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November 5, 2002
Vol. 1, No. 145




global perspective Future shock

by Arthur Jones, NCR editor at large

We fast forward now to the U.S. Catholic church of 2103. There is an enormous debate -- a huge church-state fight -- dominating CSN (Computer Screen News).

The Vatican is squared off against the government of the United States over the fate of Fr. Zal, the last celibate diocesan priest in America. He is in his 40s, a typical American of his generation: California-born, his grandparents were Polish-Japanese and Irish-Costa Rican.

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The only remaining U.S. diocesan seminary had closed the year before he felt the call. It had served all the U.S. dioceses in the United States and produced -- until the 2080s -- a steady flow of eight new priests annually to serve the nation's 130 million C-Bay Catholics. C-Bay Catholics are those registered with smart cards that give them access to the video liturgy of their choice. The hosts are FedExed monthly in special containers to those who live more than 200 miles from a church with a resident CIP (Conjugally Involved Priest).

As the seminary's curriculum had been limited anyway to Vietnamese and Spanish speakers, Fr. Zal did his training in Lagos, Nigeria, at the all-Africa, all-World English-speaking seminary.

And in a history-repeating epic (Michigan history), Fr. Zal was assigned to St. Filibert's Church in Eruption, Mich. Eruption is the adjoining city to Vulcan, Mich. (In Vulcan, in 1938, I kid you not, St. Barbara's parishioners held their popular priest, Fr. Simon Borkowski, a prisoner in his rectory for seven weeks rather than let him be transferred. The 24/7 picket line was a scene of serious injuries as those determined to rescue the priest and send him to the Salvatorian Seminary were beaten off. He was eventually freed and transferred.)

With the election of Pope Maribundo Heriberto of Mindanao, Philippines, in 2101, and his decrees endorsing communities calling forth the celebrant from among the worshippers at each liturgy, the other 37 celibate Catholic diocesan priests in the United States had packed their silks, personal altar cloths, ironing boards and altar rail-lock keys, and joined en masse the EEs - the Extreme Episcopalians, a significant group ministering to tens of thousands of people in Ogden, Utah and Jonestown, Guyana.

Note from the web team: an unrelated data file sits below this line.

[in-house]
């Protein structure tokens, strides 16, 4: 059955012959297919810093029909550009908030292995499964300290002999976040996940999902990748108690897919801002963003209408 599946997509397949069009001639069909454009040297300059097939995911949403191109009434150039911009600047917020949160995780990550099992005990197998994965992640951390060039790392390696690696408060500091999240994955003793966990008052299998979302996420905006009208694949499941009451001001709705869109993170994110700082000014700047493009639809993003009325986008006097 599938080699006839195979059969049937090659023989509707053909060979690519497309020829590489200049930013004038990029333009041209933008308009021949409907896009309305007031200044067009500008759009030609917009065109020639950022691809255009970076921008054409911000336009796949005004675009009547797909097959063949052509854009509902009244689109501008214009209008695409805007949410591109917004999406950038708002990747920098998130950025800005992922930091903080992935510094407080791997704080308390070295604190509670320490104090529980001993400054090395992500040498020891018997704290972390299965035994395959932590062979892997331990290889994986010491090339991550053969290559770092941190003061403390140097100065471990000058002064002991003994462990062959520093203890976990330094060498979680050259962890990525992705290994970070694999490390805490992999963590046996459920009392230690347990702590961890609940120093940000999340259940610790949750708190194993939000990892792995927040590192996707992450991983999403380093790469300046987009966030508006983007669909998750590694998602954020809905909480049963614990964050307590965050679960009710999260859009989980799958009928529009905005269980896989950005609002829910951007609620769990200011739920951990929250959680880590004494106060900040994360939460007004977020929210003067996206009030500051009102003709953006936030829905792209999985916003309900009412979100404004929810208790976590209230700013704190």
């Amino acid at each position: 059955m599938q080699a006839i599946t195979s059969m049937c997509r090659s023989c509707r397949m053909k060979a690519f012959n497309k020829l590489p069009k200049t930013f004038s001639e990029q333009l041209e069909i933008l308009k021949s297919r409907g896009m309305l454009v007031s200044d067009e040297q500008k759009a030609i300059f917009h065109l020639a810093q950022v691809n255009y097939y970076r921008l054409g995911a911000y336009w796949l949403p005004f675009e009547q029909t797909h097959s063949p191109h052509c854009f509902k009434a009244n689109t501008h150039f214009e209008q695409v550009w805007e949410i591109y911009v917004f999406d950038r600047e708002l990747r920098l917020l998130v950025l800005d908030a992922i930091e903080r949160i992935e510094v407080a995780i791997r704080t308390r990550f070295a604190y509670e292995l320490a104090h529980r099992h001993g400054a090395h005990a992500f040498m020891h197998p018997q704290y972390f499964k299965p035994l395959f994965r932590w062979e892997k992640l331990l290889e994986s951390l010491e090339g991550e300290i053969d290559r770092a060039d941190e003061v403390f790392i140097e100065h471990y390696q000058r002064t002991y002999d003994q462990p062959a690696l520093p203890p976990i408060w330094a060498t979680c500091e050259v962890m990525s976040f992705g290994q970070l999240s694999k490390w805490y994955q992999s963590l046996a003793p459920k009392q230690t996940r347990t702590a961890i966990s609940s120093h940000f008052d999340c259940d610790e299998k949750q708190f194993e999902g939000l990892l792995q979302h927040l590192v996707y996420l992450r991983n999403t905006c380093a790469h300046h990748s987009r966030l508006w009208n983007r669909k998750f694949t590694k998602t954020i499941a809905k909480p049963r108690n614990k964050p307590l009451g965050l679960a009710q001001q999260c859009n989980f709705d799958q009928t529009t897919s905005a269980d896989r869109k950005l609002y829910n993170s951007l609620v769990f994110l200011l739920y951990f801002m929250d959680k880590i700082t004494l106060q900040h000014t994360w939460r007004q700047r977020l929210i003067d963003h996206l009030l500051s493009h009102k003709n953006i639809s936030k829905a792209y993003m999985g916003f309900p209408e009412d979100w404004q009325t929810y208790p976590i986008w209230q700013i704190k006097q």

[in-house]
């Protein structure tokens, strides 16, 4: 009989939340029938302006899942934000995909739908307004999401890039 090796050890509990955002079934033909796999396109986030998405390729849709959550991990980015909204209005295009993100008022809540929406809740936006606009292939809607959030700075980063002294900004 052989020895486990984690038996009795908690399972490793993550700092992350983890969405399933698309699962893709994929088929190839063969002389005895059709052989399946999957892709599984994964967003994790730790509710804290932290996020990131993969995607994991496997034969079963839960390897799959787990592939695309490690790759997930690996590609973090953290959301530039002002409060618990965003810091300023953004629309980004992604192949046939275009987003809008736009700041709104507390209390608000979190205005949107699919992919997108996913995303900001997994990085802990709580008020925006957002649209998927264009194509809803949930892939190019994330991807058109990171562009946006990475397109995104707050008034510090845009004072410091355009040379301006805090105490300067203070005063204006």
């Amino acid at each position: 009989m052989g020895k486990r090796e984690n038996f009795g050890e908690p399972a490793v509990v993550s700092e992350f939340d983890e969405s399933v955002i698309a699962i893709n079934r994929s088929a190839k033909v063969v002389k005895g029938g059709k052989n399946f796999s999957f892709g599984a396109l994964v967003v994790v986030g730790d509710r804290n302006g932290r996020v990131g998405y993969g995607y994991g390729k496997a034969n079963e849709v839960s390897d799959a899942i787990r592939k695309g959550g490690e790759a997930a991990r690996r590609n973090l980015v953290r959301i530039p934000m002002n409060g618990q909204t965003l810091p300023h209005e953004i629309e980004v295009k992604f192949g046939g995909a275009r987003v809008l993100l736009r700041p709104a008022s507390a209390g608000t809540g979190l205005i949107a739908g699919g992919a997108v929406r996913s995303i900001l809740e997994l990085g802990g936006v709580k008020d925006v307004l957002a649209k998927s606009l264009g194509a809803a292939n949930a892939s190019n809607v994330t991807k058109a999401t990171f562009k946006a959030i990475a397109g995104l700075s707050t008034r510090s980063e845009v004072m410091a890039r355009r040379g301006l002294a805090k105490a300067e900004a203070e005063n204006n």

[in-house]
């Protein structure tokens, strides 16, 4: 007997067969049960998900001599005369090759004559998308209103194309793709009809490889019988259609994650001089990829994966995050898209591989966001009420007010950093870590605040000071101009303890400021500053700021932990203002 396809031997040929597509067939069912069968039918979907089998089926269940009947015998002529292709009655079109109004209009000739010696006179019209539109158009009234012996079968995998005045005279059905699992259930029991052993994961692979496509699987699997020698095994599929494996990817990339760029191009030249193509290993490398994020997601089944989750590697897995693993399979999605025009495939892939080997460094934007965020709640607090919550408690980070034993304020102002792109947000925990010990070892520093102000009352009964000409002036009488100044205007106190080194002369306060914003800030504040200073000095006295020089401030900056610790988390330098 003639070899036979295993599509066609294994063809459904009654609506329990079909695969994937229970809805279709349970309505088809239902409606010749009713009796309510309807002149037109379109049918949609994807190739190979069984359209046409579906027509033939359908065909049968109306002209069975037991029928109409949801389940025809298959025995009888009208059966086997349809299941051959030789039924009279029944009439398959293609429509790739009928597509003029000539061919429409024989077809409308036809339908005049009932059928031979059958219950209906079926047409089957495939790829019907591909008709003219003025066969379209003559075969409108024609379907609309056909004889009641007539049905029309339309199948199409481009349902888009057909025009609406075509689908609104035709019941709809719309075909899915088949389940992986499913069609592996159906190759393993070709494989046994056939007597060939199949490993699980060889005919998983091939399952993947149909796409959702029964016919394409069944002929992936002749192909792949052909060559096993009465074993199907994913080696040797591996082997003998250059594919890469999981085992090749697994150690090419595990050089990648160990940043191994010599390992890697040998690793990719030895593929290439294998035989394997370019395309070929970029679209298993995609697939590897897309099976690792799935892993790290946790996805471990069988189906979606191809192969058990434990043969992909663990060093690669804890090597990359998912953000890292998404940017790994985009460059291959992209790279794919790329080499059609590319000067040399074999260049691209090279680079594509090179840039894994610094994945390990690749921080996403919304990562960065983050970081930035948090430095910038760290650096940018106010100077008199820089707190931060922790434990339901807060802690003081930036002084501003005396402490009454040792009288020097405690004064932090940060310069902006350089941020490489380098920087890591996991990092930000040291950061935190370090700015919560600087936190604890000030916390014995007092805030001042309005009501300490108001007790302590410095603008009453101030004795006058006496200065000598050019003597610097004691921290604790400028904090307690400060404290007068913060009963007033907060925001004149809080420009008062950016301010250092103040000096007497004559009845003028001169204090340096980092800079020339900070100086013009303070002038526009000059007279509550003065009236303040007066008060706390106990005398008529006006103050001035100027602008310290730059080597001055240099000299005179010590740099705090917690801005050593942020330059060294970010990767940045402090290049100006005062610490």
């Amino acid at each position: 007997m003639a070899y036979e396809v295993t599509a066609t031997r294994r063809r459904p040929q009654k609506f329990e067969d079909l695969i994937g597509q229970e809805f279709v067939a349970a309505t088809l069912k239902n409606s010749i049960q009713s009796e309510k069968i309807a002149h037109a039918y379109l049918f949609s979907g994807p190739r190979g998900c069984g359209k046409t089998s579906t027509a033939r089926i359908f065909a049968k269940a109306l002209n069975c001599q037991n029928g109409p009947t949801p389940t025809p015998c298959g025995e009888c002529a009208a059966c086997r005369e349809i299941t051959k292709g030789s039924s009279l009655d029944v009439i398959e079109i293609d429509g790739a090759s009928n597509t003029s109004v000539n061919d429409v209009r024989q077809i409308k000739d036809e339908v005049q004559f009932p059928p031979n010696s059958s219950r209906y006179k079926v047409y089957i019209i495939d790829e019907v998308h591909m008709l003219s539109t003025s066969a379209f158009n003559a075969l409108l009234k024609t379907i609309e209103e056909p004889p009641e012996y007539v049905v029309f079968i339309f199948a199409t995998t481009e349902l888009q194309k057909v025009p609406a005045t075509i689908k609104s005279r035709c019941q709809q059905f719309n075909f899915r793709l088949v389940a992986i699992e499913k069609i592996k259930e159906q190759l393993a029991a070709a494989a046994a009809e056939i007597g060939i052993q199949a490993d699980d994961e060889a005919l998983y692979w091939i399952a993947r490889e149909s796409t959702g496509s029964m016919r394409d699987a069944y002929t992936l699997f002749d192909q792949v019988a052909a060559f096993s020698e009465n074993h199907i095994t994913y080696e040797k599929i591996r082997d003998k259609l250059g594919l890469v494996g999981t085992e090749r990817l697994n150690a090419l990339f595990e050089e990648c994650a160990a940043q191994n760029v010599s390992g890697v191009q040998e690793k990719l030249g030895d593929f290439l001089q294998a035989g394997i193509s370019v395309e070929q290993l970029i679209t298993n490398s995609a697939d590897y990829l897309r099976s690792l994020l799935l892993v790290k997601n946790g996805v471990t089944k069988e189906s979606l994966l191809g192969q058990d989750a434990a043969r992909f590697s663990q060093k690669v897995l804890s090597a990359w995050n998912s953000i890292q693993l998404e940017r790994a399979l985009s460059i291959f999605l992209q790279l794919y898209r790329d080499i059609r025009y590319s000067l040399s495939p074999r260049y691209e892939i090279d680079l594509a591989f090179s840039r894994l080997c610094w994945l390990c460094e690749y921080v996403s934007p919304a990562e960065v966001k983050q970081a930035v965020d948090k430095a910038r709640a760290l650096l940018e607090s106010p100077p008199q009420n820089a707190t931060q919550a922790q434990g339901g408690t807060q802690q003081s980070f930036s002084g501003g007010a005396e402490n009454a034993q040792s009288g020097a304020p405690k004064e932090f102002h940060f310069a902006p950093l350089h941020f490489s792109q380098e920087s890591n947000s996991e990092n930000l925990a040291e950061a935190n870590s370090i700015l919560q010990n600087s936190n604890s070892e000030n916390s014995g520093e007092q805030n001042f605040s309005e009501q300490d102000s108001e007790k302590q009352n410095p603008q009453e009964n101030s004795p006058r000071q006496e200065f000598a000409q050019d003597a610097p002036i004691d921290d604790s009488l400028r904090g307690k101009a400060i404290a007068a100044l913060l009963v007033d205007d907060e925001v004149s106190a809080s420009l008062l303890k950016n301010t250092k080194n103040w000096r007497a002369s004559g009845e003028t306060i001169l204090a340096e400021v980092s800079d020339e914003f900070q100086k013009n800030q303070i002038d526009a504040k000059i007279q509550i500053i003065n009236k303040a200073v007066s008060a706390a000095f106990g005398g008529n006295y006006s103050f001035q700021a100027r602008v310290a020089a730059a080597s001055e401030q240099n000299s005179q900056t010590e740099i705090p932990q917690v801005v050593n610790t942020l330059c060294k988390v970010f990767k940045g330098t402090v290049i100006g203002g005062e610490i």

Papa Mari told his curia he wanted the Eruption, Mich. issue resolved.

The Vatican-vs-United States fight was over rights to the final remains of Fr. Zal -- an endangered species covered by the U.S. Acts of 1981, 2037 and 2099 -- his vestments, and his habitat, the church and rectory of St. Filibert's.

The U.S. government, in its majesty, was invoking U.S. law to claim him and the Eruption buildings for the Smithsonian's American History Museum.

Though Fr. Zal is in good health and far from dead, and has a significant following as the only priest in the 20 contiguous northern states of his consolidated diocese, the government had entered its claim early to prevent unseemly wrangling at the time of death.

The impasse has dragged on between the Congregation for Hasty and Nasty Decisions and the U.S. Justice Department for a decade. Now a decision is reached surprisingly quickly.

Fr. Zal, asked to tell Americans about himself on Computer Screen News, appeared before the cameras and said, "I'm gay."

The Congregation for Hasty and Nasty Decisions told the U.S. government, "you can have him."

And the Smithsonian is building an entirely new museum in Eruption, Michigan around Fr. Zal, his church and rectory.

Arthur's Daily Ditty

Saints be Praised

The Church it has 10,000 saints
A notion quaint inserts itself:
Were all of them

Arthur Jones' e-mail address is

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